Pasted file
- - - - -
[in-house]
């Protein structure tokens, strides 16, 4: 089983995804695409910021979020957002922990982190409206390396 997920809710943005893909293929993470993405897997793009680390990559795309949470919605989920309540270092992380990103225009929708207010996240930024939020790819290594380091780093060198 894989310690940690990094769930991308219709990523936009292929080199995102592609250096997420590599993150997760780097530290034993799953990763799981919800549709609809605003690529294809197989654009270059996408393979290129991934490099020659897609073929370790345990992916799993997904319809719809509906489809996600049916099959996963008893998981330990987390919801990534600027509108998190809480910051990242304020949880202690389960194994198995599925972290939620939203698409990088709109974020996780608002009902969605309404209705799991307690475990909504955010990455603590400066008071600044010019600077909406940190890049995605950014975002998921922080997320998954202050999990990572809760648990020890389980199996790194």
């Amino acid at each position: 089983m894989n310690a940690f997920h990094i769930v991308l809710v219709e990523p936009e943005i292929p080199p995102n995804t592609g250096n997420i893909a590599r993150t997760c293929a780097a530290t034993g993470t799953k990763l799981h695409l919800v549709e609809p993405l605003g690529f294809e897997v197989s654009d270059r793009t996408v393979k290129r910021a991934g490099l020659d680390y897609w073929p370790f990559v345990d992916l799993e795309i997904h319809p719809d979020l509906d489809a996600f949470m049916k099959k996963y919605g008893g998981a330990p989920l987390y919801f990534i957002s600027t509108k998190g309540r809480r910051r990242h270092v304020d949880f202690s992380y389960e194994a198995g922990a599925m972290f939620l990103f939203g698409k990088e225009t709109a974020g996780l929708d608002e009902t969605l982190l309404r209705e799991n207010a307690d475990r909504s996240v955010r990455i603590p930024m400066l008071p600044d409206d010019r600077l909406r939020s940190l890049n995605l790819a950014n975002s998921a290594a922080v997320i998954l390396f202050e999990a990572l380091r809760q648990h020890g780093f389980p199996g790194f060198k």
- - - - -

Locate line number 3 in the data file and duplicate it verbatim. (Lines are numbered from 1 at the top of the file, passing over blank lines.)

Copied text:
């Amino acid at each position: 089983m894989n310690a940690f997920h990094i769930v991308l809710v219709e990523p936009e943005i292929p080199p995102n995804t592609g250096n997420i893909a590599r993150t997760c293929a780097a530290t034993g993470t799953k990763l799981h695409l919800v549709e609809p993405l605003g690529f294809e897997v197989s654009d270059r793009t996408v393979k290129r910021a991934g490099l020659d680390y897609w073929p370790f990559v345990d992916l799993e795309i997904h319809p719809d979020l509906d489809a996600f949470m049916k099959k996963y919605g008893g998981a330990p989920l987390y919801f990534i957002s600027t509108k998190g309540r809480r910051r990242h270092v304020d949880f202690s992380y389960e194994a198995g922990a599925m972290f939620l990103f939203g698409k990088e225009t709109a974020g996780l929708d608002e009902t969605l982190l309404r209705e799991n207010a307690d475990r909504s996240v955010r990455i603590p930024m400066l008071p600044d409206d010019r600077l909406r939020s940190l890049n995605l790819a950014n975002s998921a290594a922080v997320i998954l390396f202050e999990a990572l380091r809760q648990h020890g780093f389980p199996g790194f060198k």